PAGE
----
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Sci. Signal., 2 March 2010
Vol. 3, Issue 111, p. ra15
A temporary or permanent interruption of blood flow (ischemia) to the brain can lead to brain injury, with potentially devastating consequences, such as stroke. Intriguingly, previous exposure to a brief period of ischemia that is not itself sufficient to cause brain injury can protect against a later, more prolonged period of ischemia. This phenomenon, called ischemic tolerance, is associated with a general suppression of gene expression in the tolerant brain. Paradoxically, the tolerant state depends on protein synthesis. Stapels et al. performed proteomic analyses of mouse brains subjected to various ischemic conditions and found, in ischemic-tolerant brains, an increase in the abundance of polycomb group proteins, which act as transcriptional repressors. Further analyses of both mouse brain and cultured cells indicated that the polycomb proteins SCMH1 and BMI1 inhibited potassium channel abundance and activity and that this represented a mechanism underlying ischemic tolerance. A further understanding of the mechanisms underlying tolerance could open the door to new therapies for ischemic stroke.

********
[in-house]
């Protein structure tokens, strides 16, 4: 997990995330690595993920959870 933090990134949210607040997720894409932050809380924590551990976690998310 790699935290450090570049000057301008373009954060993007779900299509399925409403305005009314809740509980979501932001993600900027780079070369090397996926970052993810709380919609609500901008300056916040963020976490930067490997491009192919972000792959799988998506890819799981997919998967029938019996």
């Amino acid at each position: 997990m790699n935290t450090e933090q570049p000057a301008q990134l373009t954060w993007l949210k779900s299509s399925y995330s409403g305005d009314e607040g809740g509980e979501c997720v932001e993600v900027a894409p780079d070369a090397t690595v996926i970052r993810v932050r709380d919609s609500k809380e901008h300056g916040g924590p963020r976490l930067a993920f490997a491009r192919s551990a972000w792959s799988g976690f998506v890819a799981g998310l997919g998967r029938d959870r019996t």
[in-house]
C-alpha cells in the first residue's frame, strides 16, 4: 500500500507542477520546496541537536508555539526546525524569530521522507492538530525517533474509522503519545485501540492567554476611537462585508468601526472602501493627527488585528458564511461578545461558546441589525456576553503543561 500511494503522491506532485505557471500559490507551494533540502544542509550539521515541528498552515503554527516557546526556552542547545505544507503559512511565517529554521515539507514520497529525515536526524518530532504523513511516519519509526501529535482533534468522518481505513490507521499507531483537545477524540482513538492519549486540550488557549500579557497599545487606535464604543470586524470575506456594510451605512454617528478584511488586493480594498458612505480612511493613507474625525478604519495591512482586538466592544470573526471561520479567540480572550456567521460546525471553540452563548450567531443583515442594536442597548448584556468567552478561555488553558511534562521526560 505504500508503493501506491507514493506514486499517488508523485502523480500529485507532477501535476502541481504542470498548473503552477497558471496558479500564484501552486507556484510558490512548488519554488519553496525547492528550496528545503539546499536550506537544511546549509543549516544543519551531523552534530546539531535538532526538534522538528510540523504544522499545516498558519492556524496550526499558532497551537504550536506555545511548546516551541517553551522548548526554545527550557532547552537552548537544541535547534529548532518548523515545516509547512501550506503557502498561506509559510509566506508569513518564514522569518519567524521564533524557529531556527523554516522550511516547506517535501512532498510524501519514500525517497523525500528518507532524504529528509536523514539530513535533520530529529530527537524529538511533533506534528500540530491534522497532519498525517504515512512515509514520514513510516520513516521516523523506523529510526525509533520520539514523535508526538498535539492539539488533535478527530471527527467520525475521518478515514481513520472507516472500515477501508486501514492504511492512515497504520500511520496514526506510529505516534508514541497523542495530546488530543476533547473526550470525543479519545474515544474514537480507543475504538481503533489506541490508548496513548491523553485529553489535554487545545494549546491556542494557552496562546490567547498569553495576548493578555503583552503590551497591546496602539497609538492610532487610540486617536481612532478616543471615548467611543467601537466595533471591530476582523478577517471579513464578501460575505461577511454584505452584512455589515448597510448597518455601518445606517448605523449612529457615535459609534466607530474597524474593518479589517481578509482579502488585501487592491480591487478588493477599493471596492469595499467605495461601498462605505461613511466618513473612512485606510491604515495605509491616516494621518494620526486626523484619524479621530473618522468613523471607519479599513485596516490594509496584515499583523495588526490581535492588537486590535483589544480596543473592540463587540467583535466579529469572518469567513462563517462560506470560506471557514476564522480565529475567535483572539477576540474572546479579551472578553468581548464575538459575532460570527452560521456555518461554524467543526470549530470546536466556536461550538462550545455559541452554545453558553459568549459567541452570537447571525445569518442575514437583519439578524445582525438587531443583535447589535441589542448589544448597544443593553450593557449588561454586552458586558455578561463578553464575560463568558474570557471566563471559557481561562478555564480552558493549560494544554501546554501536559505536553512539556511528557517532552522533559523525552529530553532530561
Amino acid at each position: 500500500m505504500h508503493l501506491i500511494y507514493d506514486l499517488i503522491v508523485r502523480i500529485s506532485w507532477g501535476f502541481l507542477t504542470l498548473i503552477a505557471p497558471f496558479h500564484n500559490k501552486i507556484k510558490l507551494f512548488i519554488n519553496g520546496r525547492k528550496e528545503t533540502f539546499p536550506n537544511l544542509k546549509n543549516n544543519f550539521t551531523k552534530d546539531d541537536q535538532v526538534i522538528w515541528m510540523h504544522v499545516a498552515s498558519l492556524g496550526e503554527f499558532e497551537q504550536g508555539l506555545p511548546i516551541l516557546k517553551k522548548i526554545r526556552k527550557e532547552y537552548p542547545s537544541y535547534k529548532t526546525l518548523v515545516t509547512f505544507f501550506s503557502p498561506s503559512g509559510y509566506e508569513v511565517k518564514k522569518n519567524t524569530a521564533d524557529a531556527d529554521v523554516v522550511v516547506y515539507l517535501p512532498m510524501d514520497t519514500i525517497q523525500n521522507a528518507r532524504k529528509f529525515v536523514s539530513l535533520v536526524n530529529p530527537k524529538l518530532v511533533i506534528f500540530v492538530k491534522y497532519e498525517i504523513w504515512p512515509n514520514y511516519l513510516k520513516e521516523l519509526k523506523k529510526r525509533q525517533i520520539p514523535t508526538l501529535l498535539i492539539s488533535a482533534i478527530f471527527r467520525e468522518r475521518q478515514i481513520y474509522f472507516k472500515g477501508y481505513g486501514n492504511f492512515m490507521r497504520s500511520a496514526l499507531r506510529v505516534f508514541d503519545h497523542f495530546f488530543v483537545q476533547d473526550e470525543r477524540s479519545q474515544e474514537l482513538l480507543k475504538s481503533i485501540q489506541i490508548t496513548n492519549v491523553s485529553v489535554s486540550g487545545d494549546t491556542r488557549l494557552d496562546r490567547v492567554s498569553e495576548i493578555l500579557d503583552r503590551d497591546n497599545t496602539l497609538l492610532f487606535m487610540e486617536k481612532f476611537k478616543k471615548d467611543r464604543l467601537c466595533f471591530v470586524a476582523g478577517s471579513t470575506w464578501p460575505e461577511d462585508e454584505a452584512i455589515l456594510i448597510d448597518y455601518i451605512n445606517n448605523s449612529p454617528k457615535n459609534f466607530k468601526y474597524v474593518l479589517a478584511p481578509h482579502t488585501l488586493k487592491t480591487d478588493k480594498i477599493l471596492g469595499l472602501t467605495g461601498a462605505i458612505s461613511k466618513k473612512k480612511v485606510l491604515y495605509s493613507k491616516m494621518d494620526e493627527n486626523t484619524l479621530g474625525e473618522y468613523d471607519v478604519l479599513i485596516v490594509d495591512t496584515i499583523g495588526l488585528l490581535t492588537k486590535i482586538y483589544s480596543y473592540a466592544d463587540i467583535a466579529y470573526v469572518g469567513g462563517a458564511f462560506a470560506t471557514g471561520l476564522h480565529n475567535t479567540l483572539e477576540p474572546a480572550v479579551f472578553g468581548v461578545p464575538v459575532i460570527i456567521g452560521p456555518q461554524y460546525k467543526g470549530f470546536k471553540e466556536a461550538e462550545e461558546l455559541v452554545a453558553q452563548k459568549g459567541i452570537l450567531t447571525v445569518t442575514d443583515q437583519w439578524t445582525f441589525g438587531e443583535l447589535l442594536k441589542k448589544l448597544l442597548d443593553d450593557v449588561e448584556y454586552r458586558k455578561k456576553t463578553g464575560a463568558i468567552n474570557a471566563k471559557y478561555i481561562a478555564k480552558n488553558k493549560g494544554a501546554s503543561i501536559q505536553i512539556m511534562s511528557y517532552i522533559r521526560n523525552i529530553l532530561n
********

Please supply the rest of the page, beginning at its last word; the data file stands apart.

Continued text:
Citation: M. Stapels, C. Piper, T. Yang, M. Li, C. Stowell, Z.-g. Xiong, J. Saugstad, R. P. Simon, S. Geromanos, J. Langridge, J.-q. Lan, A. Zhou, Polycomb Group Proteins as Epigenetic Mediators of Neuroprotection in Ischemic Tolerance. Sci. Signal.3, ra15 (2010).
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